Sue Abbott

The helmet. Such a simple piece of equipment really. It’s basically just a foam liner – which is the part that actually protects your head, a shell – which covers the liner and makes it more esthetically appealing, and the parts that make it comfortable (the pads) and keep it on your head (the straps). Here is a good article on how the helmet works. But this simple object has actually been the subject of great debate for cyclists throughout the world.

I personally elect to wear my helmet every time I ride my bike, but it’s actually one of those subjects about which I am quite torn. I have crashed my bike before and hit my head going upwards of 30 mph. My helmet cracked, but my head did not. Therefore, I am quite fond of my helmet, because I do silly things like ride 30 mph in large packs with other cyclists. But I don’t just wear my helmet when I ride as a sport cyclist, I also wear it when I ride as a utility cyclist. I personally just feel better with it on my head, and my hair is kind enough to bounce back from helmet-head-hair to cute-semi-stylish-hair as soon as the sweat dries (thanks, hair). Nonetheless, not for one second do I think that a helmet alone is going to save my life in the circumstance of a really bad crash. It won’t. There are other vital parts of the body which are not protected by a helmet – the spine, the lungs, the legs, and even important parts of the head itself. But then again, a bike crash that would not have been too severe otherwise, can be made more severe with an unnecessary head injury, which might have been prevented by a helmet. And for me, a helmet simply makes me feel more comfortable, and being comfortable on a bike is an important aspect of getting people to ride.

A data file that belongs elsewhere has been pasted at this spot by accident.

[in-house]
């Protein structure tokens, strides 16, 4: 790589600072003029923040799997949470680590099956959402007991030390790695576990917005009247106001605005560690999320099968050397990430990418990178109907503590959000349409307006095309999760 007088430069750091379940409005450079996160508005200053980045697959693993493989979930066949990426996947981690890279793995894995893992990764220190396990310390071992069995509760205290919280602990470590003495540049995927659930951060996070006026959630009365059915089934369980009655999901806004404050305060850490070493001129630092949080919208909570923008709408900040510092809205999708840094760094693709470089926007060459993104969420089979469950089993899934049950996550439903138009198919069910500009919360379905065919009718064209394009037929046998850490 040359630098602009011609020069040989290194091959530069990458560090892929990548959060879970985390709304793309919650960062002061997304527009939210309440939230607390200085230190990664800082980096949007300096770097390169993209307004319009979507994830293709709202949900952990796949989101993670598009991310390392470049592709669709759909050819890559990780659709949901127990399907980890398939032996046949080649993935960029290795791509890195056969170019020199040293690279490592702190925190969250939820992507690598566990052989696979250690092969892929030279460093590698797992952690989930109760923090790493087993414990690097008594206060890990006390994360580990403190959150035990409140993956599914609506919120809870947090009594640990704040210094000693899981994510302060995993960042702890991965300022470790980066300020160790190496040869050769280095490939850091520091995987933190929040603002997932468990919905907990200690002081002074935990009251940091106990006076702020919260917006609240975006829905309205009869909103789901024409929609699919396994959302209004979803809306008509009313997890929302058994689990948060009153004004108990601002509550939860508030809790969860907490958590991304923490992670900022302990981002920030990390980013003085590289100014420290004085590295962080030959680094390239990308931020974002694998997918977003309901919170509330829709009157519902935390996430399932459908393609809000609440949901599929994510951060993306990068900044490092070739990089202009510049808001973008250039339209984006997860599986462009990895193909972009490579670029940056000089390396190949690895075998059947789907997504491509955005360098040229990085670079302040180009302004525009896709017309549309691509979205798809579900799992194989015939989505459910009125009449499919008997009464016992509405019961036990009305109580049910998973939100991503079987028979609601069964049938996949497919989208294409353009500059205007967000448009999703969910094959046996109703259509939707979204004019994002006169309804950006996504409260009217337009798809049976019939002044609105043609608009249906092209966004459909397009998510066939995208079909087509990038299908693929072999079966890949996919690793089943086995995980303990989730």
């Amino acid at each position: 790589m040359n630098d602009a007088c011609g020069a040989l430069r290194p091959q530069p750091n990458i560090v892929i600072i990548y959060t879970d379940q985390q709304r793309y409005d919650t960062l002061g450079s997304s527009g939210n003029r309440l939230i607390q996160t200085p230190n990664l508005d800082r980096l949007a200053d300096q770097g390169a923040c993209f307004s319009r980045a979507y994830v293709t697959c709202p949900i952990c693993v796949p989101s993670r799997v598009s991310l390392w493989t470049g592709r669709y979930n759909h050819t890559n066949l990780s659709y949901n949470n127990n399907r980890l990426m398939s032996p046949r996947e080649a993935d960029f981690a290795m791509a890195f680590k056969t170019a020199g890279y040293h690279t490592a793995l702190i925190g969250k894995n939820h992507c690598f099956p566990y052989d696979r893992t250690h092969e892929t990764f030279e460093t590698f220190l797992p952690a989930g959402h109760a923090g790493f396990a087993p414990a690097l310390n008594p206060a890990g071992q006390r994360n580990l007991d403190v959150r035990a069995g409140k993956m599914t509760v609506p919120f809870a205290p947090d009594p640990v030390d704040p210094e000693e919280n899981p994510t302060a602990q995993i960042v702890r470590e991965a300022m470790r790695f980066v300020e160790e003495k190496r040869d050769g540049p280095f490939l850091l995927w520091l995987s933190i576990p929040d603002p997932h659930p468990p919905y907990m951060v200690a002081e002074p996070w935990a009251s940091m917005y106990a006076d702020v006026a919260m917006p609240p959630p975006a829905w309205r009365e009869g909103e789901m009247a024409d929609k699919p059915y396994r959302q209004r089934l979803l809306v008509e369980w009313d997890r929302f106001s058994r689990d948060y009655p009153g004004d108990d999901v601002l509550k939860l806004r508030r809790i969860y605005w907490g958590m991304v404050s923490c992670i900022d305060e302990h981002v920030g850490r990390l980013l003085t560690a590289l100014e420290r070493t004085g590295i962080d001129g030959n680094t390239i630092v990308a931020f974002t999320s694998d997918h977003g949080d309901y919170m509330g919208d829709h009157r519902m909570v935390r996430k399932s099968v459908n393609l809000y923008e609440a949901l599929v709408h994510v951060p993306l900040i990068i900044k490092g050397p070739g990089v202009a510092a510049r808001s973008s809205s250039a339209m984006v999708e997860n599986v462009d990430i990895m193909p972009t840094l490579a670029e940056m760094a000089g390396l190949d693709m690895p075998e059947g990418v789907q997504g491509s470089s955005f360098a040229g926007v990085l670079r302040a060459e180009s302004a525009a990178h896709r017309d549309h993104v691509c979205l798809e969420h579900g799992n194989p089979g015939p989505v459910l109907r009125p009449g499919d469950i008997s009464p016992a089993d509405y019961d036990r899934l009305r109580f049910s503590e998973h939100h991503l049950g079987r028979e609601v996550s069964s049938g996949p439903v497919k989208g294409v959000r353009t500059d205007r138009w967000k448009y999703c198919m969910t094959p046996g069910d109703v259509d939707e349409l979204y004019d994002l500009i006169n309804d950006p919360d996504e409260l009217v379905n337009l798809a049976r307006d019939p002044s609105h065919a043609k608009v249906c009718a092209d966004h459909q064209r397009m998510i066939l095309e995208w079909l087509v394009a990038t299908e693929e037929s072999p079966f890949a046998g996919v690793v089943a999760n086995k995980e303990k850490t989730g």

But then again, I do see both sides of the argument. Although there is no real consensus about the correlation between helmet use and cycling activity in the scientific community, it is generally agreed upon in the “real world” that helmet laws have the effect of decreasing the number of cyclists on the road.

Which brings me to the subject of Sue Abbott. Sue lives in Australia, where a mandatory helmet law was implemented in 1992. Sue has ardently been riding her bike for many years throughout the world without a helmet, and she continues to do so today in Australia. She was recently ticketed for this offense, and instead of simply paying the ticket, she is going to court to fight it. This short documentary of Sue is really well-done and quite fascinating, as her argument is really quite valid. Interestingly, she feels quite the opposite that I do: a helmet makes her uncomfortable. But the important thing is that she is still riding her bike as she sees fit, and that is really what matters.

Check out the video of Sue by Mike Rubbo, an Australian documentarist. Mike learned of Sue from the one and only And be sure to watch through to the end of the video. Mike’s comments on why countries like Australia decided to implement a helmet law in the first place are very well spoken.

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